1. Telepsychiatry services which are allowed digital intervention include (but are not limited to) treatment or diagnosis of:
      • COVID-19 related symptoms
      • Mental health counseling for individuals or groups
      • Psychiatric consultations
      • Psychological evaluations
      • Adjustment of prescriptions
      1. Audio-Only Telehealth is allowed for specific services. The Centers for Medicaid and Medicare Services (CMS) has waived video technology for certain services and audio-only telehealth is authorized for services described by the codes for telephone evaluation, management services, and behavioral health counseling and educational services.

      Some of the Top Telehealth Challenges for Behavioral Healthcare

      While telemedicine provides increased access to mental health services, digital visits also present challenges. Organizations should be aware of these challenges in order to mitigate risk in the following areas:

      • Digital security: According to the American Psychological Association, telepsychologists should inform clients/patients of potential risks to confidentiality inherent in the use of telecommunication technologies. The APA also advises that “psychologists obtain the appropriate consultation with technology experts to augment their knowledge of telecommunication technologies in order to apply security measures in their practices that will protect and maintain the confidentiality of data and information related to their clients/patients.”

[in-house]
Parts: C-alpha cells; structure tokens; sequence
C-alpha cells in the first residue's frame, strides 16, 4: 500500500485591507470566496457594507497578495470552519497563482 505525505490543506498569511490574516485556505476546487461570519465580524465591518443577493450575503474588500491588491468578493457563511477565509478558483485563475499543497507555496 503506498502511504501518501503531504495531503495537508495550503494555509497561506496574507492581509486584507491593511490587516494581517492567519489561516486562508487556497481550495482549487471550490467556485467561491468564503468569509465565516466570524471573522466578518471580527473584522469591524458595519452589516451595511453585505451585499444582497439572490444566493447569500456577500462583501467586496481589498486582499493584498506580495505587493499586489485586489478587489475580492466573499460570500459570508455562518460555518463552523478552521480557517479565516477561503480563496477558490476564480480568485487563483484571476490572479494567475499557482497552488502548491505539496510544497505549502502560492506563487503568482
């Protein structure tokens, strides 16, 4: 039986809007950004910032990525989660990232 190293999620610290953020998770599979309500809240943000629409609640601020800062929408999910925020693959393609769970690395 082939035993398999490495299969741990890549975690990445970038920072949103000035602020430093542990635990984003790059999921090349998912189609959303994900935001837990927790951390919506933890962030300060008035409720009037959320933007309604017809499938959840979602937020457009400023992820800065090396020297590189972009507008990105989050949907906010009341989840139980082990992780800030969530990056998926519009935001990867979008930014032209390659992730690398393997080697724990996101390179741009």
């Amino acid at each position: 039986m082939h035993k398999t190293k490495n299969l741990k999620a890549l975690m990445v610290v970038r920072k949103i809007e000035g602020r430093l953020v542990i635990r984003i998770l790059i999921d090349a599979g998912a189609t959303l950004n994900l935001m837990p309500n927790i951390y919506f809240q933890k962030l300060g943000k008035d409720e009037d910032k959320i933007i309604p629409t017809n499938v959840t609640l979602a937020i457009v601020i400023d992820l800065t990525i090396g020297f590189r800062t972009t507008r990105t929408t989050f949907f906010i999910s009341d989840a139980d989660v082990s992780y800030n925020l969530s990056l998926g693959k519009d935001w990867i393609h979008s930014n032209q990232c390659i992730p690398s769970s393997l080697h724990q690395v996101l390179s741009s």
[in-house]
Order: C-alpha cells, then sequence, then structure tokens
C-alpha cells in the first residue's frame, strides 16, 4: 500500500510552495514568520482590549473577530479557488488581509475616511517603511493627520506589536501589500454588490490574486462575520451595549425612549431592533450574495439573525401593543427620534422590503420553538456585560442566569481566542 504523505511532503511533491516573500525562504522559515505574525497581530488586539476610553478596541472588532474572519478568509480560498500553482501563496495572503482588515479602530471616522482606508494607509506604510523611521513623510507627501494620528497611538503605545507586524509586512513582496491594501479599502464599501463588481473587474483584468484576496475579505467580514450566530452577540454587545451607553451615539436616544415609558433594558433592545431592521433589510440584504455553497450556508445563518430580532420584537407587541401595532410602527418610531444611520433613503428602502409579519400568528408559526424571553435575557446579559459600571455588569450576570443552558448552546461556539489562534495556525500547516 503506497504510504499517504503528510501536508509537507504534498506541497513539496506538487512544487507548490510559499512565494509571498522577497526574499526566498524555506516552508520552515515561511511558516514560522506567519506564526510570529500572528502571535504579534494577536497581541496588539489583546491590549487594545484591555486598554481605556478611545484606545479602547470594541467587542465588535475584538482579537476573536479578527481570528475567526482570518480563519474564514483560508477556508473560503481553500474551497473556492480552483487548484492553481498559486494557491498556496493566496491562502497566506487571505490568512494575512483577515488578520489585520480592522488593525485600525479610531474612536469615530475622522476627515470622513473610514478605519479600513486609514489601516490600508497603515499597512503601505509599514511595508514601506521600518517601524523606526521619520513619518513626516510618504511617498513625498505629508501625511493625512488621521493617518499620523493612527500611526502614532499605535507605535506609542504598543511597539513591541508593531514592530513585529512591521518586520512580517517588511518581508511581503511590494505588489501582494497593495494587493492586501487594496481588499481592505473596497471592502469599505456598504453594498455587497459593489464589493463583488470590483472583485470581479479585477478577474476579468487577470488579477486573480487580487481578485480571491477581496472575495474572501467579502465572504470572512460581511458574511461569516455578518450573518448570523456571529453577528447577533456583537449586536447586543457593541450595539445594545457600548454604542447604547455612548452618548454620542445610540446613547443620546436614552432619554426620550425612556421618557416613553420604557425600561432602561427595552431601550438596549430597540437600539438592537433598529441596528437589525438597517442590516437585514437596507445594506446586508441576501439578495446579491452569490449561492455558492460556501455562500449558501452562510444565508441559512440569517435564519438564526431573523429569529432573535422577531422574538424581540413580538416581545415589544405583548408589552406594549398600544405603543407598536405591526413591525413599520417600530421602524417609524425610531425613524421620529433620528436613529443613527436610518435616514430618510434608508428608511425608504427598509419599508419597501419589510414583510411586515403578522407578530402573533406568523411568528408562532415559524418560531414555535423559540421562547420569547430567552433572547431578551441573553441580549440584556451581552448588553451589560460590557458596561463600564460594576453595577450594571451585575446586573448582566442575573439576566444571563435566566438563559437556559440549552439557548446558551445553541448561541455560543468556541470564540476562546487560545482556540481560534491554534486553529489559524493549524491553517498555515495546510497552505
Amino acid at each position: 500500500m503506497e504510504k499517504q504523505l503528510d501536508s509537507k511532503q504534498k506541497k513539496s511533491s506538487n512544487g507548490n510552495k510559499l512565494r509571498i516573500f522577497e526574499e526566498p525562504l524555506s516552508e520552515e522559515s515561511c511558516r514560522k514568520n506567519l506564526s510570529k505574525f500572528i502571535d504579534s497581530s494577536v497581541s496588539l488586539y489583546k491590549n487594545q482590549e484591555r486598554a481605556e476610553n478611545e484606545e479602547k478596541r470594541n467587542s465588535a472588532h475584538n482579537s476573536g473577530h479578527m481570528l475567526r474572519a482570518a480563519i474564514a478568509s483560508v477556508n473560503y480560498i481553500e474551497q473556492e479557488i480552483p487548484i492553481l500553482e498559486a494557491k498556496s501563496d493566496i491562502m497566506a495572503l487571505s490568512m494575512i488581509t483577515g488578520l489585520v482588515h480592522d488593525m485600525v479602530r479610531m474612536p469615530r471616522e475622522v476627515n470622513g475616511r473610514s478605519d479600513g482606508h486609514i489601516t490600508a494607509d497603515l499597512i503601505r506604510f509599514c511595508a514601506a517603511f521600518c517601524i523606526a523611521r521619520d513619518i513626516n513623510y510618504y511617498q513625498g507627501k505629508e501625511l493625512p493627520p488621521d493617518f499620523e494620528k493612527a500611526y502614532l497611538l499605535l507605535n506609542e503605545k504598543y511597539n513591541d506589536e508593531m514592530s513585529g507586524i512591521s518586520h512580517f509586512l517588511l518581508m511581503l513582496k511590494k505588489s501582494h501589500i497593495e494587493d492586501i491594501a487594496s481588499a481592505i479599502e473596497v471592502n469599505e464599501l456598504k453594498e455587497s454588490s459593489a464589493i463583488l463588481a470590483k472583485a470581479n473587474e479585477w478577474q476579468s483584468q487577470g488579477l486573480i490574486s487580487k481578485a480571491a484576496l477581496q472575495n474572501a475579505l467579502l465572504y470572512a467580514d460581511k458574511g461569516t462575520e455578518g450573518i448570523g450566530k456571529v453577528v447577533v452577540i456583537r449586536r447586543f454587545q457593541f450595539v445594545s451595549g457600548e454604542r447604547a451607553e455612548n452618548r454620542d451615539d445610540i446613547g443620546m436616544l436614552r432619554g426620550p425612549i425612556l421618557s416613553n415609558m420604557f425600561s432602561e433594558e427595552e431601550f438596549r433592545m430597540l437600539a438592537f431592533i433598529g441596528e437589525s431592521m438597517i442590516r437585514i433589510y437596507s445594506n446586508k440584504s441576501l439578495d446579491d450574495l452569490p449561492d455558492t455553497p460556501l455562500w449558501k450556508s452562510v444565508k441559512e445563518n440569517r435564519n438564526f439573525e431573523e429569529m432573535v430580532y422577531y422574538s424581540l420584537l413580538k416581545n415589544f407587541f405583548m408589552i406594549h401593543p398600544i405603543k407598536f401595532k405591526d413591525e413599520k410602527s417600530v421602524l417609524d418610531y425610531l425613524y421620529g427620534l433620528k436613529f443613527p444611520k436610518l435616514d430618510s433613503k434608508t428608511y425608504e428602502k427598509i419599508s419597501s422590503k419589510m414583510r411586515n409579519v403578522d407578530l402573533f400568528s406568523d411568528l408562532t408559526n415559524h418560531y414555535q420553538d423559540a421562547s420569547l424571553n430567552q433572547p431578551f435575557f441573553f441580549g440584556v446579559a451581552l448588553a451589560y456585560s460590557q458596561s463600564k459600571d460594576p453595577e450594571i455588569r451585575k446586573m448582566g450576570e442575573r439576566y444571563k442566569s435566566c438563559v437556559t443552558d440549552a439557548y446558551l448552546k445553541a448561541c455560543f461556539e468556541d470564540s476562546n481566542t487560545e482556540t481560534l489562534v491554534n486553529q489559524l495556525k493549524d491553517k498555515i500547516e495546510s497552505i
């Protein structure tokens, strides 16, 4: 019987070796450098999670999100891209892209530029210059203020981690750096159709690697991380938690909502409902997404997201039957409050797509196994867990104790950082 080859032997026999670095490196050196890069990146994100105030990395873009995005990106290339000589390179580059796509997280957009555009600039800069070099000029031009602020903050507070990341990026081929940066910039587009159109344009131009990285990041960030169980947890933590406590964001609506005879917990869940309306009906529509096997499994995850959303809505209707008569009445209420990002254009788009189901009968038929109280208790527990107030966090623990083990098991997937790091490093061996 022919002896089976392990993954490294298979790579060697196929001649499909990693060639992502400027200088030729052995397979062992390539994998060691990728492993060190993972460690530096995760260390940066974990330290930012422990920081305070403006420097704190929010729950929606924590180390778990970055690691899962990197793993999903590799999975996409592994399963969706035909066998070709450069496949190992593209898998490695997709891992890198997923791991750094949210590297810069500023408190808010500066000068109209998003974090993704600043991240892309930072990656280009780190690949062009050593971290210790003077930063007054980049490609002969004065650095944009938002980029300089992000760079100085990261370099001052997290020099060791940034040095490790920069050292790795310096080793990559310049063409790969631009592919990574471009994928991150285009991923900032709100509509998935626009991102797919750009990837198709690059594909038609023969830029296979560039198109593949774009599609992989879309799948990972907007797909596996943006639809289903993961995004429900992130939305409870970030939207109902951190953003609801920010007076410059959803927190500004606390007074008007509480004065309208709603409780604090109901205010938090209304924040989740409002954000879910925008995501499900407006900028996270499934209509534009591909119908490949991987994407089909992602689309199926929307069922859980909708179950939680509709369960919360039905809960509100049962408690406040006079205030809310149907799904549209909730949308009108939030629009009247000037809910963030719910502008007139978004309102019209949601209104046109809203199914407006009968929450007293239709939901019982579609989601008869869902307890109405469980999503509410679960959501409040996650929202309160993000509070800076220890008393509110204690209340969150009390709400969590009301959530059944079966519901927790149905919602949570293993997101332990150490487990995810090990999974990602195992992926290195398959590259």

• Limited access to technology or outdated technology: Rural areas with limited access or outdated technology may reduce video or audio quality or prevent patients from accessing services entirely.
      • Reimbursements with no federal statutes: Parity (equality or uniformity) is a significant issue as telepsychiatry is implemented. Currently, no federal statute requires payers to reimburse telemedicine encounters at the same rate as in-person services or even secures payment at all. Currently, only 10 states have true payment parity laws for reimbursement rates for in-person and telehealth visits. Those states are Arkansas, Delaware, Georgia, Hawaii, Kentucky, Minnesota, Missouri, New Mexico, Utah, and Virginia.